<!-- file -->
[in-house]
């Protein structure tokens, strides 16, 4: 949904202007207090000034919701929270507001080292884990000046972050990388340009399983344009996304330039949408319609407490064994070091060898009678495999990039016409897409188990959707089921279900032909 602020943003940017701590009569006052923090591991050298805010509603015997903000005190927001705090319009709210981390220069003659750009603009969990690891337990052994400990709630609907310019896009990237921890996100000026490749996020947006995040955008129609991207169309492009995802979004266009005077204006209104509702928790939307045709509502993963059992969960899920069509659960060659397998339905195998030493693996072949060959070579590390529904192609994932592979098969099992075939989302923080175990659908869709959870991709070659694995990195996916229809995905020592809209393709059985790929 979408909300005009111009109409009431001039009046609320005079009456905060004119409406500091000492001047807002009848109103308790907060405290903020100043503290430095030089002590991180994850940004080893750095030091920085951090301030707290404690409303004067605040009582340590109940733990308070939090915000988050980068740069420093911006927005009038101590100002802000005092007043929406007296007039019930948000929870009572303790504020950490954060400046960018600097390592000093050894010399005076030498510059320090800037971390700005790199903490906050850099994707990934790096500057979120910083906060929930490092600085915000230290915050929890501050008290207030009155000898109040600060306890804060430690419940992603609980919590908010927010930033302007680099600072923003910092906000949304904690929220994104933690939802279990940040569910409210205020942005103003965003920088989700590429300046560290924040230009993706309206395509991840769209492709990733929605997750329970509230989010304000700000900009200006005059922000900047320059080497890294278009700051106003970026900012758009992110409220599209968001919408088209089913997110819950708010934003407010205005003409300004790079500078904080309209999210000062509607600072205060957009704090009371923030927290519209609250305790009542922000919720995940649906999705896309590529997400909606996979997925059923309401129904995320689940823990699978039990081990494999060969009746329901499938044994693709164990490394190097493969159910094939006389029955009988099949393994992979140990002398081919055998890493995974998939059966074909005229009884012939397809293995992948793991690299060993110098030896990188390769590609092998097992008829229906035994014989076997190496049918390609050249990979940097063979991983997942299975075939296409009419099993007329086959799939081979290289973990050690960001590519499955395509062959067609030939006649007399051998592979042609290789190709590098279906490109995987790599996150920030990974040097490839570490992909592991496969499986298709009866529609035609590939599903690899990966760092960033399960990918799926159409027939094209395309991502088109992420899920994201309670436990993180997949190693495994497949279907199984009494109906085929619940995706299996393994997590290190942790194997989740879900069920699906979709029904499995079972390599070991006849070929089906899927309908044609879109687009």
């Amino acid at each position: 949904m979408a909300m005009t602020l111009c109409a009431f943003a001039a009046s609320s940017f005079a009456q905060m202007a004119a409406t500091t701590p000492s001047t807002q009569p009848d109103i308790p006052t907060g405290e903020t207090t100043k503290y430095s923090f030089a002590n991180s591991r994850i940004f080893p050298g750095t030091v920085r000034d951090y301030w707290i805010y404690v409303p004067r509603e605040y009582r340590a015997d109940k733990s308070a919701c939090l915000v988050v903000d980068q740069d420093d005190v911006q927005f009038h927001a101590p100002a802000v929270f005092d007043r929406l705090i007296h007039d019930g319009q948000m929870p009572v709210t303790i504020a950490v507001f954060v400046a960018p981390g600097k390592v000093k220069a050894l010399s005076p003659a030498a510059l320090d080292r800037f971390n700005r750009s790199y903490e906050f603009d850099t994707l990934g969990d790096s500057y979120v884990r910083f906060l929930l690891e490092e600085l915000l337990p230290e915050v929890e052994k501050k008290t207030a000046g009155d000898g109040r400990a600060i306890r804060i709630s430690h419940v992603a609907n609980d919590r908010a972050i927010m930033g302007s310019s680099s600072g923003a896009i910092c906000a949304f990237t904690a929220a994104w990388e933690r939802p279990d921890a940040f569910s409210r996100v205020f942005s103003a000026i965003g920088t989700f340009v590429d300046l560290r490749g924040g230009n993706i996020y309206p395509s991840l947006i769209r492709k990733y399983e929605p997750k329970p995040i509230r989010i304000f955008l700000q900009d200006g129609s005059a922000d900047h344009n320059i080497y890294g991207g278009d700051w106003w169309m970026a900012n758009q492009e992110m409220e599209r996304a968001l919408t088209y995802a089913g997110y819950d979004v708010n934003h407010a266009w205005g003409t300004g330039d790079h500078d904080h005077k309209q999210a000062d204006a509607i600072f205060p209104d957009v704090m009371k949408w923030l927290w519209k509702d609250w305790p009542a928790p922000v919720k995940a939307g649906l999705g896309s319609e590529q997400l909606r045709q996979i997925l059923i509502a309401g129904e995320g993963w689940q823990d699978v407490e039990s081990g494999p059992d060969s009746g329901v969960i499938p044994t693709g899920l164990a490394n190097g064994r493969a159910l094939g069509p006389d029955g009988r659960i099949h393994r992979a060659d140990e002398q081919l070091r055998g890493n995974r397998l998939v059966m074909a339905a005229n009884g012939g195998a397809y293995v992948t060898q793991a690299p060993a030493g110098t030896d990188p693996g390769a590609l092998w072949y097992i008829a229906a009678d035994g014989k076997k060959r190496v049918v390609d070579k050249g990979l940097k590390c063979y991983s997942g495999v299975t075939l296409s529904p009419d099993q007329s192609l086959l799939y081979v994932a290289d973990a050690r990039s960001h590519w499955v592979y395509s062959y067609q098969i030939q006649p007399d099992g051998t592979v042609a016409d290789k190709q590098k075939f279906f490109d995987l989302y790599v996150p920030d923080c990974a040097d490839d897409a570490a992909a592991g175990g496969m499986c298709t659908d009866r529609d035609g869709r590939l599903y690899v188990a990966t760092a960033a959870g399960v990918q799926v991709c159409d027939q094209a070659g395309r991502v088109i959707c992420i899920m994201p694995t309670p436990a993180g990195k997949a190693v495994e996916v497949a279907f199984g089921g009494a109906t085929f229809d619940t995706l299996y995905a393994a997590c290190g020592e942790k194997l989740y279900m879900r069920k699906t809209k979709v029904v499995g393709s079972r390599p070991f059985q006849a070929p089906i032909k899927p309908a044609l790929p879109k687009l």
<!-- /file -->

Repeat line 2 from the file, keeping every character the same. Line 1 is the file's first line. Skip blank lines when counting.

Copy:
């Protein structure tokens, strides 16, 4: 949904202007207090000034919701929270507001080292884990000046972050990388340009399983344009996304330039949408319609407490064994070091060898009678495999990039016409897409188990959707089921279900032909 602020943003940017701590009569006052923090591991050298805010509603015997903000005190927001705090319009709210981390220069003659750009603009969990690891337990052994400990709630609907310019896009990237921890996100000026490749996020947006995040955008129609991207169309492009995802979004266009005077204006209104509702928790939307045709509502993963059992969960899920069509659960060659397998339905195998030493693996072949060959070579590390529904192609994932592979098969099992075939989302923080175990659908869709959870991709070659694995990195996916229809995905020592809209393709059985790929 979408909300005009111009109409009431001039009046609320005079009456905060004119409406500091000492001047807002009848109103308790907060405290903020100043503290430095030089002590991180994850940004080893750095030091920085951090301030707290404690409303004067605040009582340590109940733990308070939090915000988050980068740069420093911006927005009038101590100002802000005092007043929406007296007039019930948000929870009572303790504020950490954060400046960018600097390592000093050894010399005076030498510059320090800037971390700005790199903490906050850099994707990934790096500057979120910083906060929930490092600085915000230290915050929890501050008290207030009155000898109040600060306890804060430690419940992603609980919590908010927010930033302007680099600072923003910092906000949304904690929220994104933690939802279990940040569910409210205020942005103003965003920088989700590429300046560290924040230009993706309206395509991840769209492709990733929605997750329970509230989010304000700000900009200006005059922000900047320059080497890294278009700051106003970026900012758009992110409220599209968001919408088209089913997110819950708010934003407010205005003409300004790079500078904080309209999210000062509607600072205060957009704090009371923030927290519209609250305790009542922000919720995940649906999705896309590529997400909606996979997925059923309401129904995320689940823990699978039990081990494999060969009746329901499938044994693709164990490394190097493969159910094939006389029955009988099949393994992979140990002398081919055998890493995974998939059966074909005229009884012939397809293995992948793991690299060993110098030896990188390769590609092998097992008829229906035994014989076997190496049918390609050249990979940097063979991983997942299975075939296409009419099993007329086959799939081979290289973990050690960001590519499955395509062959067609030939006649007399051998592979042609290789190709590098279906490109995987790599996150920030990974040097490839570490992909592991496969499986298709009866529609035609590939599903690899990966760092960033399960990918799926159409027939094209395309991502088109992420899920994201309670436990993180997949190693495994497949279907199984009494109906085929619940995706299996393994997590290190942790194997989740879900069920699906979709029904499995079972390599070991006849070929089906899927309908044609879109687009």